"I must give you a clear understanding. I'm so used to playing a lone hand and saying nothing till I can say everything, that I may be tempted to treat you in a way you don't deserve. Now I'll tell you how the cat's jumping. She's jumping in the dark—I'll allow that; but what I seem to see dimly is this: that Giuseppe Doria knows a great deal more about the man in the red waistcoat than we do. I hardly think Doria is the man to murder my old friend; but I'm not so sure that, if somebody else wanted to take the step, Doria would prevent him.

"If Albert disappeared, you've got to remember that Doria's wife would be the worldly gainer. Why anybody should want to kill Albert to put money into Jenny's pocket I cannot say. But it's a feature; and while I'm in England, I'll ask you to keep your eyes skinned and try and find out as much about Giuseppe as you can. Not from his wife, however. I needn't tell you that. You'll be free to poke about and try and surprise 'Red Waistcoat.' Perhaps you'll do the trick; but take care he doesn't surprise you. All I ask is that you don't believe a quarter you hear, or half you see. We must get under the appearances if we're to make good."

"You think, then, that Doria and Robert Redmayne may be running in double harness? And perhaps you think that Jenny Doria knows this fact and that in this secret knowledge her present misery lies?"

"No need to drag her in; but your own question suggests the possibility."

"Not against my own knowledge. She could be a willing party to no crime. It is contrary to her inherent character, Ganns."

"And yet you're a detective 'first and last and always'—eh? One would think that I wanted you to put her through the third degree. Not that I ever put any man or woman through it myself. It is dirty business and quite unworthy of our great service. We'll leave Mrs. Doria, then, and concentrate on her husband. There are a lot of very interesting things to find out about Doria, my boy."

"You forget that he only came into this business at 'Crow's Nest.'"

"How can I forget what I don't know? Why do you say he only came into it at 'Crow's Nest'? He may have come into it at Foggintor. Perhaps he and not Robert Redmayne, or any other, cut Michael Pendean's throat?"

"Impossible. Consider. Is not Michael's widow Doria's wife?"

"What, then? I'm not saying she knew he was the murderer."

"Another thing: Doria was the servant of Bendigo Redmayne at the time."

"And how do you know even so much?"

Brendon showed impatience.

"My dear Ganns, that's common knowledge."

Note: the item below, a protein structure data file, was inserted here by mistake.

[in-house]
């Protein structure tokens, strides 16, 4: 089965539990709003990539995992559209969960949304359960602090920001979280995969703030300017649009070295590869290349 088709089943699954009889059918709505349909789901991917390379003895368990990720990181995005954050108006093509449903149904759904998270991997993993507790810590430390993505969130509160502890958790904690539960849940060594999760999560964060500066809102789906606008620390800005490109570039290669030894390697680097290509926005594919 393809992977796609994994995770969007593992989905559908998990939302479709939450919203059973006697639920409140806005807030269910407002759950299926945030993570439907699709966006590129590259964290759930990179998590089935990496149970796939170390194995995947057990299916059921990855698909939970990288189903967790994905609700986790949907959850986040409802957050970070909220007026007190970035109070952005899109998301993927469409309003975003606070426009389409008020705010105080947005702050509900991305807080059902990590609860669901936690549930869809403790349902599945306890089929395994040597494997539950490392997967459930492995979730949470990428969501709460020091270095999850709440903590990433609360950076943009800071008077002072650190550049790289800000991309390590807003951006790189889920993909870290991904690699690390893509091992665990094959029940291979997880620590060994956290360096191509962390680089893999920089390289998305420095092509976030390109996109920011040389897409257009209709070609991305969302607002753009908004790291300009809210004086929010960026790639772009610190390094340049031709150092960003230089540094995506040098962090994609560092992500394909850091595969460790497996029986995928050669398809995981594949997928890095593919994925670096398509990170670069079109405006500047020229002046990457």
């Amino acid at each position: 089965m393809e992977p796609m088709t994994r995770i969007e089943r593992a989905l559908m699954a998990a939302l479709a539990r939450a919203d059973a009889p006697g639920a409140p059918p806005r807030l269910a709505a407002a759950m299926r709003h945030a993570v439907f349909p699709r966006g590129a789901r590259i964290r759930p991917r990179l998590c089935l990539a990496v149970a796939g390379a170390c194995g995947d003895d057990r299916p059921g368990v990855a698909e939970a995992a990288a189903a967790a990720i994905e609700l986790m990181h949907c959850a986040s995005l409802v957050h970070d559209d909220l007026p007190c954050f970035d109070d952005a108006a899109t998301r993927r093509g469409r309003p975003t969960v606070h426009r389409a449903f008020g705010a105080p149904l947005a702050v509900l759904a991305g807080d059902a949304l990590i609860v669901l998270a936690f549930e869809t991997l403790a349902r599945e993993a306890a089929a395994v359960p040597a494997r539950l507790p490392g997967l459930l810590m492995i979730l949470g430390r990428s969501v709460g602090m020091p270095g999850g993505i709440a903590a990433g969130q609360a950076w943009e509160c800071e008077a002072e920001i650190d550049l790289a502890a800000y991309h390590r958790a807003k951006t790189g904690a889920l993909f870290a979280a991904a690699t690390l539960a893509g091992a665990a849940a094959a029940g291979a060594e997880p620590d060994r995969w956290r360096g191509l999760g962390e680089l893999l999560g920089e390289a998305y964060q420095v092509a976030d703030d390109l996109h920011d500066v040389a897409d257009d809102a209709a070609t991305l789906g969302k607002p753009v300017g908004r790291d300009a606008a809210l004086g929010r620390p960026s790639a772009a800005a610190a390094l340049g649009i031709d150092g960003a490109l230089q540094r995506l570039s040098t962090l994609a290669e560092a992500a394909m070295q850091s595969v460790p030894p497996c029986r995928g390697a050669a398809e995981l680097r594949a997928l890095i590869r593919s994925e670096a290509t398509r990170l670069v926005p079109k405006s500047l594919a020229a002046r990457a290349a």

"Common nothing! You can't swear he was the servant of Bendigo Redmayne on the day that the murder was committed. To prove as much would entail an amount of solid research that might surprise you. Of this crowd, only Doria for certain knows when he joined up at 'Crow's Nest.' His wife may, or may not, know. I'm quite unprepared to take Giuseppe's word for the date."

"That's why you wanted Bendigo Redmayne's log then?"

"One of the reasons certainly. The diary may be here yet. You can use your eyes when we are away and try to find it. If you are allowed to stumble on it, note particularly any pages torn out or erased or faked."

"You still believe that those about Mr. Redmayne are criminals ?''

"I believe that it becomes necessary to prove they are not. Perhaps you'll succeed in doing so before we return. There's a devil of a lot of clearing to be done yet before we begin building. What beats me frankly is the fact that my old friend Albert is still alive. I can see no reason whatever why he should be—and a dozen why he should not."

"Thanks to your forethought in coming unexpectedly, perhaps."

"With all the will and wit in the world you can't prevent one man from killing another if he wants to do so—that is, assuming the would-be murderer is at liberty and unknown. One more thing, Mark. When I leave with Mr. Redmayne, I disappear altogether, and so does he. It must be understood that nobody here is going to hear anything about us till we come back again. If you want me very urgently, you must telegraph to New Scotland Yard, where my direction will be known, but nowhere else. And look after yourself sharply too. Don't run any needless risks on trust. You may be in danger and certainly will be if you get on the scent."

Two days later the book lover and Peter were taking a steamer for Varenna, whence they would entrain for Milan and so return to England. The meeting of Signor Poggi and Mr. Ganns afforded exquisite satisfaction to Albert, and Peter did not cloud his pleasure with any allusion to the future until the following morning. Then, having expressed his enthusiasm for Virgilio and his hope of better acquaintance on their return, the American broke to Albert their immediate departure. He anticipated some protest, but Mr. Redmayne was too logical to make any.

"I asked you to solve this enigma," he said, "and I am the last to question your methods of so doing. That you will get to the bottom of these horrid mysteries, Peter, I am quite certain. It is a conviction with me that you are going to explain everything; but I shall support your operations and if you hold it necessary that I go to England, of course, dear friend, I go. You must not, however, count upon me for any practical assistance. It is entirely contrary to my nature to take an active part in this campaign. To put any enterprise or adventure upon me would be to ask for failure."

"Fear nothing at all," answered Ganns. "I don't want you to do anything whatever but lie low and amuse yourself. The danger may follow you, or it may not; but my only wish is to come between you and danger, Albert, and keep you under my own eyes. For the rest we'll hide our tracks. Get Jenny to pack your portmanteau for a ten days' tour. If all's well, you'll be home again at the end of next week."